In the following, the highest point of the sound level time course is defined as maximum A-weighted SPL of a given noise event using fast time constant [dB], and the steepest slope of the event curve as rise time of the maximum A-weighted SPL of a noise event (Tr [dB/s]).
STRAIN and AIRORA studies: Participants’ polysomnograms were recorded including the EEG (C3, C4, F4, A1, and A2), the electrooculogram (EOG1 and EOG2), the electromyogram (EMG), electrocardiograms (ECG), respiratory movements of thorax and abdomen, and finger pulses. In the first night, participants had a thermistor that registered airflow at mouth and nose.
IfADo study: The polysomnogram (C3, C4, EOG1, EOG2, EMG, and ECG derived against A1) was recorded throughout all nights, from 23:00 to 07:00 h from all participants in E1 and E2, and from the normal sleepers in E3. The recording period was one hour earlier and later for early and late sleepers in E3.
Sleep epochs were analyzed according to standard criteria [28
The present paper focuses on the development of exposure–response relationships between aircraft, railway, and road traffic noise and awakenings from sleep. Since sleep stage S1 is a typical marker for sleep fragmentation and believed not to contribute to the recuperative effects of sleep, sleep stage changes from any other sleep stage to stage wake or S1 were considered as relevant awakening and are referred to as awakenings throughout the text. A detailed description of the event-related noise–sleep analyses is presented in [29
By pooling the datasets of the three studies analyses are based on a total of 237 participants and 109,836 noise events thereby increasing variability between noise events and participants. Thus, event-related analyses of noise on awakenings have a higher generalizability compared to analyses of only a single dataset. Models based on pooled datasets have a higher ability to explain differences between the major traffic noise sources than the comparison of three separate models could offer. However, before pooling the data it must be granted that the single studies present overall consistent results so that biasing effects caused by the different study environments and populations can be regarded as negligible.
Therefore, in a first step, descriptive and inferential statistical analyses were calculated for the datasets separately. Event-related analyses between noise events and awakenings were computed using random intercept mixed logistic regression models (R 2.9., package glmmML version 0.81, The R Foundation, Vienna, Austria). In an automatic stepwise selection process variable selection for modelling was performed [31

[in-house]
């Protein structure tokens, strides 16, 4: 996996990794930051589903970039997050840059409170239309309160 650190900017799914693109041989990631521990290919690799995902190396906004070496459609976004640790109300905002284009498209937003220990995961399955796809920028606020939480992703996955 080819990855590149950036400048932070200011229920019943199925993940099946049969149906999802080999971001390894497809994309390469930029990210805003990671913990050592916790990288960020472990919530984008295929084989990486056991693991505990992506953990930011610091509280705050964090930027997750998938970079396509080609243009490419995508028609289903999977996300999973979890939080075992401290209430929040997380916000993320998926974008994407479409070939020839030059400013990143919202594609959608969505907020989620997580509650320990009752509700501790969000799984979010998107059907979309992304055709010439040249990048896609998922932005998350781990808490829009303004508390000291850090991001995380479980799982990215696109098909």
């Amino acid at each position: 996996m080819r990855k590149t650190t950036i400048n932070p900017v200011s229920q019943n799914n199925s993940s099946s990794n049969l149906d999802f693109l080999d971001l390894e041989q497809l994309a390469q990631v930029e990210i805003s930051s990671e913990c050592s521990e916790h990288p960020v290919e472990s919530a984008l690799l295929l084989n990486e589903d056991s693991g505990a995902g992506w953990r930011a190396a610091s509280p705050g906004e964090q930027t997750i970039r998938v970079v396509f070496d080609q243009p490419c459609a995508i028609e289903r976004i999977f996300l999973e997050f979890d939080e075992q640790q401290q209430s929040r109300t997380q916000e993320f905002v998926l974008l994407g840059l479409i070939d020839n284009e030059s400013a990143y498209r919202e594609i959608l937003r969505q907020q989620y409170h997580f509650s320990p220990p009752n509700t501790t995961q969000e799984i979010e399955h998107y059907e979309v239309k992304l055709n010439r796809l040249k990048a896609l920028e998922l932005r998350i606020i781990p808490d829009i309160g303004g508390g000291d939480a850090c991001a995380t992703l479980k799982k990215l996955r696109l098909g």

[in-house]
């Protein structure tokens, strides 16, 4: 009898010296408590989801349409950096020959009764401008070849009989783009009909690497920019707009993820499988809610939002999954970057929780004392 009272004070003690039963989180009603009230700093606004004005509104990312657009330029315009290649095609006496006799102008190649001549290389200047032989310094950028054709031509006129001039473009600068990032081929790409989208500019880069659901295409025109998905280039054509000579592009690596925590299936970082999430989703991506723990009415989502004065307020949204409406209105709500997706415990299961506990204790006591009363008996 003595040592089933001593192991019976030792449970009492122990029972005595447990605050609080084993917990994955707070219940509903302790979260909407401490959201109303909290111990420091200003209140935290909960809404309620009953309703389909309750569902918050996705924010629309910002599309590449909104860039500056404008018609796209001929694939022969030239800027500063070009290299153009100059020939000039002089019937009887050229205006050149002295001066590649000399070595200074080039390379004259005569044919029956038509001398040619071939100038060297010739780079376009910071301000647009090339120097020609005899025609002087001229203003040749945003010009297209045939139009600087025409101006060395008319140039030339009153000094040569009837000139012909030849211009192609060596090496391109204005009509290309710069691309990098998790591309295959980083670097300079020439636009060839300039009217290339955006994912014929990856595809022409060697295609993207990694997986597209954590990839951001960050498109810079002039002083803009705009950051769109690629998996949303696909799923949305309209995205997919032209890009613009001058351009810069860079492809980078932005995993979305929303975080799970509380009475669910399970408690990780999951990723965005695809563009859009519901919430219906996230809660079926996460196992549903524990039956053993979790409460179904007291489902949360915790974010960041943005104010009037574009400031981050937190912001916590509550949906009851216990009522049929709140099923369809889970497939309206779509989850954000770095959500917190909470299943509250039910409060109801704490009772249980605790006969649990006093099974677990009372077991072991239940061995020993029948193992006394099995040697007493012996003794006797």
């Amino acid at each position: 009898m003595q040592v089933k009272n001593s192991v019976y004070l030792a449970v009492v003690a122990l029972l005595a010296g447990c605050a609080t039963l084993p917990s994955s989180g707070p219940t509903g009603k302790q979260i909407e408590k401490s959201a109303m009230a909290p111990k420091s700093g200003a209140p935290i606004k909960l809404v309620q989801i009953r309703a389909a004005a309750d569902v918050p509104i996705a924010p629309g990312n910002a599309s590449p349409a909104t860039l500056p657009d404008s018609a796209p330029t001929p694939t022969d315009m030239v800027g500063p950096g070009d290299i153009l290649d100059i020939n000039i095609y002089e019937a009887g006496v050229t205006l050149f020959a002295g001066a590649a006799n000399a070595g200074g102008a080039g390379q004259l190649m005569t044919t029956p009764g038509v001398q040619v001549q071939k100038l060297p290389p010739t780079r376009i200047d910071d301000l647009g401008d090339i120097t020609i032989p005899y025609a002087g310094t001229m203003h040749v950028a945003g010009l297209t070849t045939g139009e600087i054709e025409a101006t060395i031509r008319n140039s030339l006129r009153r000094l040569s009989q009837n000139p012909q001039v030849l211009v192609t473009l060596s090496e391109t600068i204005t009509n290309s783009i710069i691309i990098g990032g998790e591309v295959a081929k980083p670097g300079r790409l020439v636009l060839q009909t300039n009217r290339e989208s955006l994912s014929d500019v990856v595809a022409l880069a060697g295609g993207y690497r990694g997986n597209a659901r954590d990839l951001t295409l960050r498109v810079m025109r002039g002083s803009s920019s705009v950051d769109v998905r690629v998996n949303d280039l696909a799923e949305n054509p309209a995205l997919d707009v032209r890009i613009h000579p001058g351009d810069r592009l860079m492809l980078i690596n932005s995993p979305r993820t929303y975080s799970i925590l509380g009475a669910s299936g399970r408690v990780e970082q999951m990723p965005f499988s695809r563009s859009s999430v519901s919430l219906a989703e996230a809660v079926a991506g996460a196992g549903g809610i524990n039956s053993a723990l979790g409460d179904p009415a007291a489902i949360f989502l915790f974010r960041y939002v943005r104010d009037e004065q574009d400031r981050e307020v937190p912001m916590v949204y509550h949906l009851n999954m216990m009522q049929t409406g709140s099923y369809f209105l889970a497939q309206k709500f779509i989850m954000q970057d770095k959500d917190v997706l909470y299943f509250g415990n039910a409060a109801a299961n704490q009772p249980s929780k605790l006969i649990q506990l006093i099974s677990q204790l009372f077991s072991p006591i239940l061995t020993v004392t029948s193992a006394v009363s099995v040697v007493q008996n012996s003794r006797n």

]; i.e., beginning with a simple intercept model, variables were tested separately and in combination until the best model fit was achieved according to the Akaike Information Criterion (AIC) [32
]. The analyses aimed at comparing the different studies based on the magnitude of variable coefficients. Therefore, starting from the three separate best-fit models, variables were selected that were present in at least two of the three models in order to calculate again three different regression models that were now founded on the same set of variables. Since the number of noise events per night has a strong impact on awakening probability, the variable ‘number of noises per night’ was added to the model in order to take the different numbers of noise events per night in the different studies into account even though this variable was a significant moderator in the STRAIN and IfADo individual models only. Likewise, an interaction term for the current ‘noise number * maximum SPL’ and for ‘noise source * maximum SPL’ was included.
In a second step, the three datasets were pooled. As explained before, an event-related analysis between noise events and awakenings was calculated using a random intercept mixed logistic regression model (R 2.9., package glmmML version 0.81) that was now based on the pooled dataset. Again, a variable selection was performed to gain the model with the best fit according to AIC using the automatic stepwise selection process. The variables ‘number of noises per night’ as well as the interaction terms ‘noise number * maximum SPL’ and ‘noise source * maximum SPL’ were added. The candidate variables did not show collinearity (Pearson correlation: all <0.7, variance inflation factor all ≤4.0 except for ‘noise number’ = 5.2).
We modeled our dataset using a random intercept logistic regression and allowed for nonlinearity of the variables which can vary from first to third-degree polynomials. We only focused on that part of the exposure–response curve that lies within the range of the actually measured acoustical data.
Significance level was set at α < 0.05. If not otherwise mentioned values in the text are given as mean ± standard error. The standard error of the estimated mean in the presented statistical models serves as measure of uncertainty of the sampling distribution [33